• Blueberry

    La myrtille (Vaccinium myrtillus) est un fruit qui pousse dans les sous-bois des sols acides, sur de petits arbrisseaux originaires d’Eurasie et d’Amérique du Nord. On connaît les propriétés médicinales de cette baie depuis près de 1 000 ans. On s’en servait notamment pour traiter la dysenterie, et pour soulager les symptômes du scorbut.

    On sait aujourd’hui qu’elle est efficace contre le cancer du côlon et des leucémies. Elle est riche en antioxydants ce qui lui permets de réduire les lipides dans le sang, ainsi elle diminue les risques de maladies cardio-vasculaires. Remplie de vitamine A (vision), C (santé de la peau et des os) et K (aide à la coagulation du sang), elle contribuerait en outre également à la prévention des maladies neurodégénératives.


  • Raspberry

    La framboise est le fruit du framboisier (Rubus idaeus), un arbrisseau de la famille des rosacées dont l’origine proviendrait selon la légende du mont Ida en Crète. Cultivée au Moyen-âge au sein des cloîtres, ce fut une des premières plantes d’Europe introduite en Amérique du Nord. L’infusion des feuilles, riches en tanins possède un pouvoir astringent, qui en fait un remède efficace contre l’inflammation des muqueuses ainsi qu’en cas de diarrhées.

    Elle est aussi recommandée aux femmes enceintes avant l’accouchement. Le fruit est quant à lui très riche en vitamine C mais également en polyphénols antioxydants, sous forme de flavonoïdes, d’anthocyanines et d’acides gallique et ellagique qui réduiraient le risque d’obésité ainsi que celui de maladies chroniques et cardio-vasculaires.


  • Gentian

    La gentiane(Gentiana lutea) est une plante vivace montagnarde, de couleur jaune, qui croît principalement en Europe et en Asie Mineure. La floraison n’intervient qu’à partir de 7 à 10 ans mais c’est principalement dans ses racines que se concentrent les nombreuses vertus de la plante. Ce serait le dernier roi d’Illyrie, nommé Gentius (qui régna de 180 à 168 av. J.-C.), qui l’aurait utilisée le premier pour se soigner et lui aurait ainsi donné son nom.

    La gentiane est une plante digestive et énergisante. Elle est tonique général, et accroit les défenses naturelles en augmentant les globules blancs. Son amertume est si forte et son astringence si inexistante, qu’elle n’irrite pas l’estomac et stimule les secrétions salivaires et gastriques. De ce fait, elle est utilisée pour remédier aux pertes d’appétit, et pour lutter contre les douleurs gastriques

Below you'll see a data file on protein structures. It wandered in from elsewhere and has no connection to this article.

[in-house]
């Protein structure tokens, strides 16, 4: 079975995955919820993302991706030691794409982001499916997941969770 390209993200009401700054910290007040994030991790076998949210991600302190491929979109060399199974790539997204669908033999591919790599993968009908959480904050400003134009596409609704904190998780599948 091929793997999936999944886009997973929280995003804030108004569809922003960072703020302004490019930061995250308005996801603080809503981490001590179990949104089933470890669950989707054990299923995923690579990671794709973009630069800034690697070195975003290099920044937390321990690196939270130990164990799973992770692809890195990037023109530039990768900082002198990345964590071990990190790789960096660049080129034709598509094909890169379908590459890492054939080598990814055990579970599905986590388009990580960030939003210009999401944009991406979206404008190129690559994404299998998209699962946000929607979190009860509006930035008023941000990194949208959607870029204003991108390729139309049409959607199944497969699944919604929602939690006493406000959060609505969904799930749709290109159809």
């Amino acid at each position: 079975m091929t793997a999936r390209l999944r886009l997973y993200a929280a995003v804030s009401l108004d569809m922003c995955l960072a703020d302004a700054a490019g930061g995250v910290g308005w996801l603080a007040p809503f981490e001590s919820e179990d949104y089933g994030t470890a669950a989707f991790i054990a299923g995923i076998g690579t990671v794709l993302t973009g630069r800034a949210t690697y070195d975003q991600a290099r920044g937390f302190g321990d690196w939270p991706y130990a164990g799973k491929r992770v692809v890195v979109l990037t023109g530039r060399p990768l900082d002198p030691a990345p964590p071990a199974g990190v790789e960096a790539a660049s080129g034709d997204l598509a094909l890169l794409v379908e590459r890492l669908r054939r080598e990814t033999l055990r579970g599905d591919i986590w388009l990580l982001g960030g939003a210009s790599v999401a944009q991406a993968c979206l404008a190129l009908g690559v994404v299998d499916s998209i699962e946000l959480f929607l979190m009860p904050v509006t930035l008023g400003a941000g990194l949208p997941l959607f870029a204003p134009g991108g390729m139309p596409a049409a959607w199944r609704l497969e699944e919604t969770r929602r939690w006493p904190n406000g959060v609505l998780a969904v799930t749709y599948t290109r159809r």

• Ginger

    Originaire des Indes, le gingembre(Zingiber officinale)est une plante vivace à racine tuberculeuse dont on utilise le rhizome en cuisine et en médecine traditionnelle. Connu en Asie depuis plus de 5000 ans, le gingembre fut l’une des premières épices orientales à être consommées en Europe, puisqu’il y fut amené par des marchands arabes. Sa consommation se développa ainsi particulièrement en France au Moyen-âge, notamment en raison de ses nombreuses propriétés médicinales.

    Le gingembre contient du gingérol, du shogaol, du paradol et de la zingérone. Il est ainsi réputé pour améliorer la digestion ainsi que pour ses propriétés antiémétiques (contre les vomissements) et anti-inflammatoires. Des recherches ont montré qu’il pourrait en outre aider à entretenir la flore intestinale et à mieux digérer les graisses.


  • Juniper

    The common juniper or juniper (Juniperus communis) is a shrub belonging to the conifer family, covered with a rough gray bark, which has needle-like leaves very sharp. The fruits (or juniper berries) are green, then turn black and waxy as winter approaches. Only then are they consumable. Their properties have been known since ancient times.

    Tonic, digestive and appetizing, juniper berries stimulate the stomach and help eliminate gas. Their ingestion also has a purifying, detoxifying and anti-inflammatory effect while promoting renal protection. Finally, the essential oil from fruits and tree branches is a powerful anti-inflammatory and analgesic.